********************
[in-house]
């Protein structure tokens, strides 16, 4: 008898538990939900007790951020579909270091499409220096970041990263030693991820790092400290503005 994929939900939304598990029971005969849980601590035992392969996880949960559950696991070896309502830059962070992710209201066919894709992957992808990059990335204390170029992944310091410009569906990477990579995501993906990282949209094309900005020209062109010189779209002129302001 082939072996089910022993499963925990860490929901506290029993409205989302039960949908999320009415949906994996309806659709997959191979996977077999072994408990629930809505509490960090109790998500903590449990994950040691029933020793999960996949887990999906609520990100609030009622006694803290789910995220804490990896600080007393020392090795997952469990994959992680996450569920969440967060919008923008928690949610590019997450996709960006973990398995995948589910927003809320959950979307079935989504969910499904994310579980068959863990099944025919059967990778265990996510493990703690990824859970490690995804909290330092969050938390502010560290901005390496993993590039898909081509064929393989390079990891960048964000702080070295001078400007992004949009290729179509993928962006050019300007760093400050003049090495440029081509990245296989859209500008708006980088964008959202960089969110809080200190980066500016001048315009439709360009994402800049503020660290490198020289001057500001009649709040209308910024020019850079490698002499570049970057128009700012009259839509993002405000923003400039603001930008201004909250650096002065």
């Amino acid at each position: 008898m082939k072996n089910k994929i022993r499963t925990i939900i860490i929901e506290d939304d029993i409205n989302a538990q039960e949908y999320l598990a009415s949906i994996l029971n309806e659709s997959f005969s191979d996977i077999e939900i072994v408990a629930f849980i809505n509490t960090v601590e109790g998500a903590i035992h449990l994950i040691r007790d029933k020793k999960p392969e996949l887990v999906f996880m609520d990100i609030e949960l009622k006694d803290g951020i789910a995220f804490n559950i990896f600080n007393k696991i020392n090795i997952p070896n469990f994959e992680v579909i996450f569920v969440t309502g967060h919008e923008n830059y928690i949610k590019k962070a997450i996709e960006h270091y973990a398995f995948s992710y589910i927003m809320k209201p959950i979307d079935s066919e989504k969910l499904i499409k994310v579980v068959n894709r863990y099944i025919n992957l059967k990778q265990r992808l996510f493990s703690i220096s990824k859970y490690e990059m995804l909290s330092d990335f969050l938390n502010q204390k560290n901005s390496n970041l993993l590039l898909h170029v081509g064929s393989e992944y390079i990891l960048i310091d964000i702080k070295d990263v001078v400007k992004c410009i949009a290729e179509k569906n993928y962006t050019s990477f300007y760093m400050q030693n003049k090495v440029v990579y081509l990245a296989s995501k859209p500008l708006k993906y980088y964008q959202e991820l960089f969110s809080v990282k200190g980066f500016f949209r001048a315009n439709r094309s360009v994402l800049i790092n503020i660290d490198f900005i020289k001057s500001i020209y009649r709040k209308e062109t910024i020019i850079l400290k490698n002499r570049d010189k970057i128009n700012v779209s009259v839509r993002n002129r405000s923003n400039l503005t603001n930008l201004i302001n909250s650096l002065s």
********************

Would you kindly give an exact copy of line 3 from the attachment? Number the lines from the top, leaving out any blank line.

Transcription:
């Amino acid at each position: 008898m082939k072996n089910k994929i022993r499963t925990i939900i860490i929901e506290d939304d029993i409205n989302a538990q039960e949908y999320l598990a009415s949906i994996l029971n309806e659709s997959f005969s191979d996977i077999e939900i072994v408990a629930f849980i809505n509490t960090v601590e109790g998500a903590i035992h449990l994950i040691r007790d029933k020793k999960p392969e996949l887990v999906f996880m609520d990100i609030e949960l009622k006694d803290g951020i789910a995220f804490n559950i990896f600080n007393k696991i020392n090795i997952p070896n469990f994959e992680v579909i996450f569920v969440t309502g967060h919008e923008n830059y928690i949610k590019k962070a997450i996709e960006h270091y973990a398995f995948s992710y589910i927003m809320k209201p959950i979307d079935s066919e989504k969910l499904i499409k994310v579980v068959n894709r863990y099944i025919n992957l059967k990778q265990r992808l996510f493990s703690i220096s990824k859970y490690e990059m995804l909290s330092d990335f969050l938390n502010q204390k560290n901005s390496n970041l993993l590039l898909h170029v081509g064929s393989e992944y390079i990891l960048i310091d964000i702080k070295d990263v001078v400007k992004c410009i949009a290729e179509k569906n993928y962006t050019s990477f300007y760093m400050q030693n003049k090495v440029v990579y081509l990245a296989s995501k859209p500008l708006k993906y980088y964008q959202e991820l960089f969110s809080v990282k200190g980066f500016f949209r001048a315009n439709r094309s360009v994402l800049i790092n503020i660290d490198f900005i020289k001057s500001i020209y009649r709040k209308e062109t910024i020019i850079l400290k490698n002499r570049d010189k970057i128009n700012v779209s009259v839509r993002n002129r405000s923003n400039l503005t603001n930008l201004i302001n909250s650096l002065s």